vs

vsm vx

vsr ix
_
_
_
independent
current-controlled
voltage-controlled
20
Ideal Current Source
  • Circuit element that maintains a prescribed
    current through its terminals, regardless of the
    voltage across those terminals.
  • Current is known, but voltage is determined by
    the circuit to which the source is connected.
  • The current can be either independent or
    dependent on a voltage or current elsewhere in
    the circuit, and can be constant or time-varying.
  • Device symbols

is
isa vx
isb ix
independent
current-controlled
voltage-controlled
21
Electrical Resistance
  • Resistance Electric field is proportional to
    current density, within a resistive material.
    Thus, voltage is proportional to current. The
    circuit element used to model this behavior is
    the resistor.
  • Circuit symbol
  • Units Volts per Ampere ohms (W)
  • The current flowing in the resistor is
    proportional to the voltage across the resistor
  • v i R
  • where v voltage (V), i current (A), and R
    resistance (W)

R
(Ohms Law)
22
Electrical Conductance
  • Conductance is the reciprocal of resistance.
  • Symbol G
  • Units siemens (S) or mhos ( )
  • Example
  • Consider an 8 W resistor. What is its
    conductance?

W
23
Short Circuit and Open Circuit
  • Wire (short circuit)
  • R 0 ? no voltage difference exists
  • (all points on the wire are at the same
    potential)
  • Current can flow, as determined by the circuit
  • Air (open circuit)
  • R ? ? no current flows
  • Voltage difference can exist,
  • as determined by the circuit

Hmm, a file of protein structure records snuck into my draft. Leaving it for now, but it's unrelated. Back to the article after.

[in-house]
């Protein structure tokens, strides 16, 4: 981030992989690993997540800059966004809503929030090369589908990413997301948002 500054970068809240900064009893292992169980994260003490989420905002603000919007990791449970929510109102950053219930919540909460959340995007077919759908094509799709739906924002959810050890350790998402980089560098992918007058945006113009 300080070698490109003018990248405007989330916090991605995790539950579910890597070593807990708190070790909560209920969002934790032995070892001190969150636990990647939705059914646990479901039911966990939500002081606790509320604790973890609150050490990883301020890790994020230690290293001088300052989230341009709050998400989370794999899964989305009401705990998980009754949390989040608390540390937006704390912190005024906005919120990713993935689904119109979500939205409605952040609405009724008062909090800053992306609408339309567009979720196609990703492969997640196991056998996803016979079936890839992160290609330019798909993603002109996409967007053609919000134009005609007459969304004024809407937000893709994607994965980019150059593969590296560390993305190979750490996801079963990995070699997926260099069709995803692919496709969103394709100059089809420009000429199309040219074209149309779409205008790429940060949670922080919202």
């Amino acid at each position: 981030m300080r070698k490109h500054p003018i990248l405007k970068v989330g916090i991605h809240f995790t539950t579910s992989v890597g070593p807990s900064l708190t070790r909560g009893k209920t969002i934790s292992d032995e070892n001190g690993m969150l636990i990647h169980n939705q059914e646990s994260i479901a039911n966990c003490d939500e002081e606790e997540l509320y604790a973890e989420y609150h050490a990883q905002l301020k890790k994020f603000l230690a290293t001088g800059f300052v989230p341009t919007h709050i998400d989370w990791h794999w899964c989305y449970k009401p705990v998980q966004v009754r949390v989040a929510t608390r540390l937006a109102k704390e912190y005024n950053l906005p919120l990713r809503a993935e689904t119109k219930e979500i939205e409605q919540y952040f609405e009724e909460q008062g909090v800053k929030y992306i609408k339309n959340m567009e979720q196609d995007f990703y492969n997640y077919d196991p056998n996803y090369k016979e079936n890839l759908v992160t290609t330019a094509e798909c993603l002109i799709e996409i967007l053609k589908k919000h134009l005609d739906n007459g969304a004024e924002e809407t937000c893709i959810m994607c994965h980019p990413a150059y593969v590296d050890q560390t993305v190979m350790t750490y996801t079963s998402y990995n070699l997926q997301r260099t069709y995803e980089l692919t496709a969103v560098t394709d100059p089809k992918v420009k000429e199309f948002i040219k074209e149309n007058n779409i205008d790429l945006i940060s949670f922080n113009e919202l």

24
Circuit Nodes and Loops
  • A node is a point where two or more circuit
    elements are connected.
  • A loop is formed by tracing a closed path in a
    circuit through selected basic circuit elements
    without passing through any intermediate node
    more than once
  • Example

25
Kirchhoffs Laws
  • Kirchhoffs Current Law (KCL)
  • The algebraic sum of all the currents entering
    any node in a circuit equals zero.
  • Kirchhoffs Voltage Law (KVL)
  • The algebraic sum of all the voltages around any
    loop in a circuit equals zero.

26
Example Power Absorbed by a Resistor
  • p vi ( iR )i i2R
  • p vi v ( v/R ) v2/R
  • Note that p gt 0 always, for a resistor ? a
    resistor
  • dissipates electric energy
  • Example
  • Calculate the voltage vg and current ia.
  • Determine the power dissipated in the 80W
    resistor.

27
More Examples
  • Are these interconnections permissible?

28
Summary
  • Current rate of charge flow i dq/dt
  • Voltage energy per unit charge created by
    charge separation
  • Power energy per unit time
  • Ideal Basic Circuit Elements
  • two-terminal component that cannot be sub-divided
  • described mathematically in terms of its terminal
    voltage and current
  • An ideal voltage source maintains a prescribed
    voltage regardless of the current in the device.
  • An ideal current source maintains a prescribed
    current regardless of the voltage across the
    device.
  • A resistor constrains its voltage and current to
    be proportional to each other
  • v iR (Ohms law)

29
Summary (contd)
  • Passive sign convention
  • For a passive device, the reference direction for
    current through the element is in the direction
    of the reference voltage drop across the element